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1.0 INTRODUCTION In recent years, fuzzy modeling technique have become an active research area due to its successful application to complex system model, where classical methods such as mathematical and model-free methods are difficult to apply because of lack of sufficient knowledge. The FL model is empirically-based, relying on an operators experience rather than their technical understanding of the system. For a little more complex system, but for which significant data exist, model free method such as neural networks provide a powerful and robust means to reduce some uncertainty through learning, based on patterns in the available data. For the most complex system where few numerical data exist and only ambiguous or imprecise information may be available, fuzzy reasoning provides a way to understand system behavior by allowing us to interpolate approximately between observed input and output situation. The imprecision in fuzzy models is therefore, generally quite high. Fuzzy systems can implement crisp input and output, and produce a non-linear functional mapping just as do algorithms. Depending on the system, it may not be necessary to evaluate every possible input combination since some may rarely or never occur. This will increase the number of fuzzy rules and complexity but may also increase the quality of the control. 1.1 Generation of Fuzzy Rule Base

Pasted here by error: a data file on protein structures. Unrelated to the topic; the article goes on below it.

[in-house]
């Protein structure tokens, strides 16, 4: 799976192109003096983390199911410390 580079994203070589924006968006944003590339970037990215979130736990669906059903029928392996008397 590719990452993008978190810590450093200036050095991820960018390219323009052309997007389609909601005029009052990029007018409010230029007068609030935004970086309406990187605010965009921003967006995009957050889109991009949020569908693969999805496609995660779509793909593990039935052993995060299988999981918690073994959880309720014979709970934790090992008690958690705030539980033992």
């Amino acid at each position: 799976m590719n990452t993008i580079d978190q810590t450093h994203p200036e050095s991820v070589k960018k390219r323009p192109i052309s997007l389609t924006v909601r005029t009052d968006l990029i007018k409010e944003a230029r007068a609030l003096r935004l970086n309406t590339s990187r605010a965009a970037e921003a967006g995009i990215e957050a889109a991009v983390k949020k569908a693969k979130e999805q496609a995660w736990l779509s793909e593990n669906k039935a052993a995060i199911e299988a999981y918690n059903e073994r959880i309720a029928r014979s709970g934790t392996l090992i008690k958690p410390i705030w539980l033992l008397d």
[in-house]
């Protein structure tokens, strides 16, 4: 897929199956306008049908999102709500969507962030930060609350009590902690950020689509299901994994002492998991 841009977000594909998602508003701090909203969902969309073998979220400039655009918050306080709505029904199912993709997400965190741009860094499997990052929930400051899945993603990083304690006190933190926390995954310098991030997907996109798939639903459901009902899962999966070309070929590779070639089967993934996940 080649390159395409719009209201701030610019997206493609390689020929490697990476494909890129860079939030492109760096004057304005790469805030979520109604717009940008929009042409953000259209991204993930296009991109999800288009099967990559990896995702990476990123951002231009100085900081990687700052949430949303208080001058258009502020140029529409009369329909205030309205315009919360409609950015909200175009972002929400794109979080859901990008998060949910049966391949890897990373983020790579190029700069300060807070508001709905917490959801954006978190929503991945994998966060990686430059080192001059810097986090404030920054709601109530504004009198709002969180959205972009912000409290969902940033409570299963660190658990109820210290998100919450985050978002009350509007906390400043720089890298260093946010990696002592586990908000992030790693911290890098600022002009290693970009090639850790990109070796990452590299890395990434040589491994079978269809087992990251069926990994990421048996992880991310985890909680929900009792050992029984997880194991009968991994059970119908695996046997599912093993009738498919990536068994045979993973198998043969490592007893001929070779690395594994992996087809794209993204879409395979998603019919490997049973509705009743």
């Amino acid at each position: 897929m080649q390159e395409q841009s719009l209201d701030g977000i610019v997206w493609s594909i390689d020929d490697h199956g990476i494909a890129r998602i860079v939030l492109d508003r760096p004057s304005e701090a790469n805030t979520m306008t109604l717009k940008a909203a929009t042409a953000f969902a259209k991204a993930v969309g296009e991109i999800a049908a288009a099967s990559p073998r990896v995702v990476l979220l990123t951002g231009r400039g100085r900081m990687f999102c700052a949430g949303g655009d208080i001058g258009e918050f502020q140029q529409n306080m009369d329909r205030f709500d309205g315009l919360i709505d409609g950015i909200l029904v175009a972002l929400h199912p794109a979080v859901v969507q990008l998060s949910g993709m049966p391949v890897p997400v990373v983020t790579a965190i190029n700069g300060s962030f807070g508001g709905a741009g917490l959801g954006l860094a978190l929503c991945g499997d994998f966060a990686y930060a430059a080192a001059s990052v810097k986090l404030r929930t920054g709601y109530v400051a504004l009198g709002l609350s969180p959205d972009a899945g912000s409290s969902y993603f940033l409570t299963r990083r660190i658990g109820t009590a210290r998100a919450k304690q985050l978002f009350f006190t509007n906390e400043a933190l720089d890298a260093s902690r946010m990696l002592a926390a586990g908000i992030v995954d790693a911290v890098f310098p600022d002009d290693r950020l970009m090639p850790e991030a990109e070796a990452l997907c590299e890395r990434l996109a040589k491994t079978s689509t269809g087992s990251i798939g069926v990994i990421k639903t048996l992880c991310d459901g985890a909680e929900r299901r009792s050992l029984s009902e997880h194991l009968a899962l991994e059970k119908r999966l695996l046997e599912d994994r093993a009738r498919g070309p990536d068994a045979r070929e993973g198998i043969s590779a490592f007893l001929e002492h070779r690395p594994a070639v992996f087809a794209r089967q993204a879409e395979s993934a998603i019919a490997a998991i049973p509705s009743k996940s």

Learning algorithms for the automatic generation of fuzzy rules are well known [1, 2]. These learning algorithms generate fuzzy rules based on learning vectors and learn/optimize the I/O behavior of the system. A very simple rule-base structure and they restrict the membership functions which leads to solutions far away from an optimum used by Cheong et al. [3]. Fuzzy rules have a simple geometry in the inputoutput space, normally having the shape of ellipsoids [4]. Fuzzy rules induce in this way a fuzzy partition of the product space of the input-output variables. In addition, fuzzy clustering algorithms are very suitable techniques to detect this fuzzy partition. Different authors have proposed the use of the fuzzy clustering techniques in this process [5-7]. Some authors have applied this technique separately to each domain of the input and output variables of the system, and then the fuzzy model is formulated in terms of fuzzy relational equations [8]. Other authors use this only on the input variables and combine the results with a Takagi-Sugeno-Kang (TSK)-like consequent using the fuzzy sets of the antecedent [7]. The fuzzy model suggested by Takagi et al. [9, 10], also known as the TSK model, has gained increasing interest in theoretical analysis and applications of fuzzy modeling and control. The TSK model is associated with fuzzy rules that have a special format with a functional-type consequent instead of the fuzzy consequent that normally appears in the Mamdani model [11]. In this way the TSK approach tries to decompose the input space into subspaces and then approximate the system in each subspace